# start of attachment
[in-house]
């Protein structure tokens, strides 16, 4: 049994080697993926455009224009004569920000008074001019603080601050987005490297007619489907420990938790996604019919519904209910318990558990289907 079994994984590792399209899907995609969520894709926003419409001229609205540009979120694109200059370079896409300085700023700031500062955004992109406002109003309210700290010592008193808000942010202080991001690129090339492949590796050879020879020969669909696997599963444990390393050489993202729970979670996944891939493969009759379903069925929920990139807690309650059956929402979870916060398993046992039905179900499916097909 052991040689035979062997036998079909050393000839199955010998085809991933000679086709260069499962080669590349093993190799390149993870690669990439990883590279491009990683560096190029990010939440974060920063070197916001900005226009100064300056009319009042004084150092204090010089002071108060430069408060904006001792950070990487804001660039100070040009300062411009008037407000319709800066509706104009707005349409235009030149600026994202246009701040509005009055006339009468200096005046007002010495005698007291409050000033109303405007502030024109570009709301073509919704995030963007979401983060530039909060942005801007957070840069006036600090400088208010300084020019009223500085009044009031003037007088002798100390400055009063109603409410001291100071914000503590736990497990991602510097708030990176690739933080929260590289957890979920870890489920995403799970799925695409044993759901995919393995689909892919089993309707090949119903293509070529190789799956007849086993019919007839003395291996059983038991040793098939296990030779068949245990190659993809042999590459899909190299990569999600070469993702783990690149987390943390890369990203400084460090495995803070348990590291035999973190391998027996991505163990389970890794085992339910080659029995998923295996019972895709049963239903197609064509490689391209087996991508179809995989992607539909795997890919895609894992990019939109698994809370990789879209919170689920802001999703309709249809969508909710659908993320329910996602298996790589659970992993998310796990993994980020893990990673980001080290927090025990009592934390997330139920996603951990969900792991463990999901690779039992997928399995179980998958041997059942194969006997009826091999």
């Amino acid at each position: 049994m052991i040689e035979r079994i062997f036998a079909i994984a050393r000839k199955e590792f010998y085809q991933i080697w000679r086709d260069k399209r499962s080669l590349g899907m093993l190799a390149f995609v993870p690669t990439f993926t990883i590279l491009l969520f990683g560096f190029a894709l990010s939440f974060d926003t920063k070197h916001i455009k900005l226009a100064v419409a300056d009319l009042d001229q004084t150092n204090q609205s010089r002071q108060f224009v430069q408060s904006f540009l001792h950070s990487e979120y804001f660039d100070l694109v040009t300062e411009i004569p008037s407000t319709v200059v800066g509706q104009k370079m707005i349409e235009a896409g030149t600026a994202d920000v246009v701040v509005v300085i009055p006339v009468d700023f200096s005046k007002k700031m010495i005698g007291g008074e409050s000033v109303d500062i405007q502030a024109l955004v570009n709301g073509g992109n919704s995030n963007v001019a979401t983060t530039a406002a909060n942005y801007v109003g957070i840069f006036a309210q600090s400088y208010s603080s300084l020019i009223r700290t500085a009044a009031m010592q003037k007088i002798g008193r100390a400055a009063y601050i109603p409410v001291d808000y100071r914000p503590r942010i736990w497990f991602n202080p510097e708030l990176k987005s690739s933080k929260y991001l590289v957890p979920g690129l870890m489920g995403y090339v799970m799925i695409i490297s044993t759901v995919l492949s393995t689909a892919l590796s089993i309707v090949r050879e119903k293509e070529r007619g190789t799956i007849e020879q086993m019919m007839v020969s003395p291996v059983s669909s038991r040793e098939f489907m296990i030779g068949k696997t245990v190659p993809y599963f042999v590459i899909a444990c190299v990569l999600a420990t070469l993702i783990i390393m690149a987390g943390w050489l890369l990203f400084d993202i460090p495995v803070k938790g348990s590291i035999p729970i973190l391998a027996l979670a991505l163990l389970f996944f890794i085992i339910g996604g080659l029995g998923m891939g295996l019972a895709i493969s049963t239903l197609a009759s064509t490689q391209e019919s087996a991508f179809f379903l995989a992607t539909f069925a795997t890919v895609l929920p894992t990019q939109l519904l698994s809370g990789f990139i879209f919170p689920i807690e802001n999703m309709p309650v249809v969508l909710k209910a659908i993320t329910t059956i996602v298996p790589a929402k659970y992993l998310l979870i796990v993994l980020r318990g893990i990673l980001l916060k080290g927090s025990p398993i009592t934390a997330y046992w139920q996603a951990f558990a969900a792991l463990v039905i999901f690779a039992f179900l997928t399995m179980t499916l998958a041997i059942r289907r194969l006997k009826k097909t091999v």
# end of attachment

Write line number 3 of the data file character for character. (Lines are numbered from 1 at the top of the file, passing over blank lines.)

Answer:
């Amino acid at each position: 049994m052991i040689e035979r079994i062997f036998a079909i994984a050393r000839k199955e590792f010998y085809q991933i080697w000679r086709d260069k399209r499962s080669l590349g899907m093993l190799a390149f995609v993870p690669t990439f993926t990883i590279l491009l969520f990683g560096f190029a894709l990010s939440f974060d926003t920063k070197h916001i455009k900005l226009a100064v419409a300056d009319l009042d001229q004084t150092n204090q609205s010089r002071q108060f224009v430069q408060s904006f540009l001792h950070s990487e979120y804001f660039d100070l694109v040009t300062e411009i004569p008037s407000t319709v200059v800066g509706q104009k370079m707005i349409e235009a896409g030149t600026a994202d920000v246009v701040v509005v300085i009055p006339v009468d700023f200096s005046k007002k700031m010495i005698g007291g008074e409050s000033v109303d500062i405007q502030a024109l955004v570009n709301g073509g992109n919704s995030n963007v001019a979401t983060t530039a406002a909060n942005y801007v109003g957070i840069f006036a309210q600090s400088y208010s603080s300084l020019i009223r700290t500085a009044a009031m010592q003037k007088i002798g008193r100390a400055a009063y601050i109603p409410v001291d808000y100071r914000p503590r942010i736990w497990f991602n202080p510097e708030l990176k987005s690739s933080k929260y991001l590289v957890p979920g690129l870890m489920g995403y090339v799970m799925i695409i490297s044993t759901v995919l492949s393995t689909a892919l590796s089993i309707v090949r050879e119903k293509e070529r007619g190789t799956i007849e020879q086993m019919m007839v020969s003395p291996v059983s669909s038991r040793e098939f489907m296990i030779g068949k696997t245990v190659p993809y599963f042999v590459i899909a444990c190299v990569l999600a420990t070469l993702i783990i390393m690149a987390g943390w050489l890369l990203f400084d993202i460090p495995v803070k938790g348990s590291i035999p729970i973190l391998a027996l979670a991505l163990l389970f996944f890794i085992i339910g996604g080659l029995g998923m891939g295996l019972a895709i493969s049963t239903l197609a009759s064509t490689q391209e019919s087996a991508f179809f379903l995989a992607t539909f069925a795997t890919v895609l929920p894992t990019q939109l519904l698994s809370g990789f990139i879209f919170p689920i807690e802001n999703m309709p309650v249809v969508l909710k209910a659908i993320t329910t059956i996602v298996p790589a929402k659970y992993l998310l979870i796990v993994l980020r318990g893990i990673l980001l916060k080290g927090s025990p398993i009592t934390a997330y046992w139920q996603a951990f558990a969900a792991l463990v039905i999901f690779a039992f179900l997928t399995m179980t499916l998958a041997i059942r289907r194969l006997k009826k097909t091999v």